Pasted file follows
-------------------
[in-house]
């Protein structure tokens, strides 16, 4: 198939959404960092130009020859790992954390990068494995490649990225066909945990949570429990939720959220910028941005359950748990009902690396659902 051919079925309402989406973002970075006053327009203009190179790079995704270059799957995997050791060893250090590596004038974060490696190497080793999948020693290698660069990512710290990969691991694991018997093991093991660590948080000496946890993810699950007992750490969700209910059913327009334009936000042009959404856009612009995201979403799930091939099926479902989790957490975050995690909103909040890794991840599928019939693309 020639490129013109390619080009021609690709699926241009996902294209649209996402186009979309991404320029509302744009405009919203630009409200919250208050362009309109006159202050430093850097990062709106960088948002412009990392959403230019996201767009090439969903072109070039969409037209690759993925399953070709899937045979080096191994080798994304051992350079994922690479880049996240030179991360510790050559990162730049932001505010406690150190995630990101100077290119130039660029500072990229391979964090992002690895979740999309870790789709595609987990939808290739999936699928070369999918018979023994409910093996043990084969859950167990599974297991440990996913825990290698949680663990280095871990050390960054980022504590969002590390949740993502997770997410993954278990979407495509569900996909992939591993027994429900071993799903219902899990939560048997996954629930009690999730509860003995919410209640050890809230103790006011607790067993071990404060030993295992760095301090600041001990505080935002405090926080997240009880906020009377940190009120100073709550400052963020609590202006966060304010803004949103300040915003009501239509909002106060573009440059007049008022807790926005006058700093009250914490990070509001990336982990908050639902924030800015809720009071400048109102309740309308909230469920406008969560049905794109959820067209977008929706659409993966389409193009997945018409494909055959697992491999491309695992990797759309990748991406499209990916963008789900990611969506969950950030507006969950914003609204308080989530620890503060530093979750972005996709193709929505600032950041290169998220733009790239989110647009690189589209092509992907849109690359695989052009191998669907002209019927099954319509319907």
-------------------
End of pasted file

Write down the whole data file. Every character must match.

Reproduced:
[in-house]
């Protein structure tokens, strides 16, 4: 198939959404960092130009020859790992954390990068494995490649990225066909945990949570429990939720959220910028941005359950748990009902690396659902 051919079925309402989406973002970075006053327009203009190179790079995704270059799957995997050791060893250090590596004038974060490696190497080793999948020693290698660069990512710290990969691991694991018997093991093991660590948080000496946890993810699950007992750490969700209910059913327009334009936000042009959404856009612009995201979403799930091939099926479902989790957490975050995690909103909040890794991840599928019939693309 020639490129013109390619080009021609690709699926241009996902294209649209996402186009979309991404320029509302744009405009919203630009409200919250208050362009309109006159202050430093850097990062709106960088948002412009990392959403230019996201767009090439969903072109070039969409037209690759993925399953070709899937045979080096191994080798994304051992350079994922690479880049996240030179991360510790050559990162730049932001505010406690150190995630990101100077290119130039660029500072990229391979964090992002690895979740999309870790789709595609987990939808290739999936699928070369999918018979023994409910093996043990084969859950167990599974297991440990996913825990290698949680663990280095871990050390960054980022504590969002590390949740993502997770997410993954278990979407495509569900996909992939591993027994429900071993799903219902899990939560048997996954629930009690999730509860003995919410209640050890809230103790006011607790067993071990404060030993295992760095301090600041001990505080935002405090926080997240009880906020009377940190009120100073709550400052963020609590202006966060304010803004949103300040915003009501239509909002106060573009440059007049008022807790926005006058700093009250914490990070509001990336982990908050639902924030800015809720009071400048109102309740309308909230469920406008969560049905794109959820067209977008929706659409993966389409193009997945018409494909055959697992491999491309695992990797759309990748991406499209990916963008789900990611969506969950950030507006969950914003609204308080989530620890503060530093979750972005996709193709929505600032950041290169998220733009790239989110647009690189589209092509992907849109690359695989052009191998669907002209019927099954319509319907």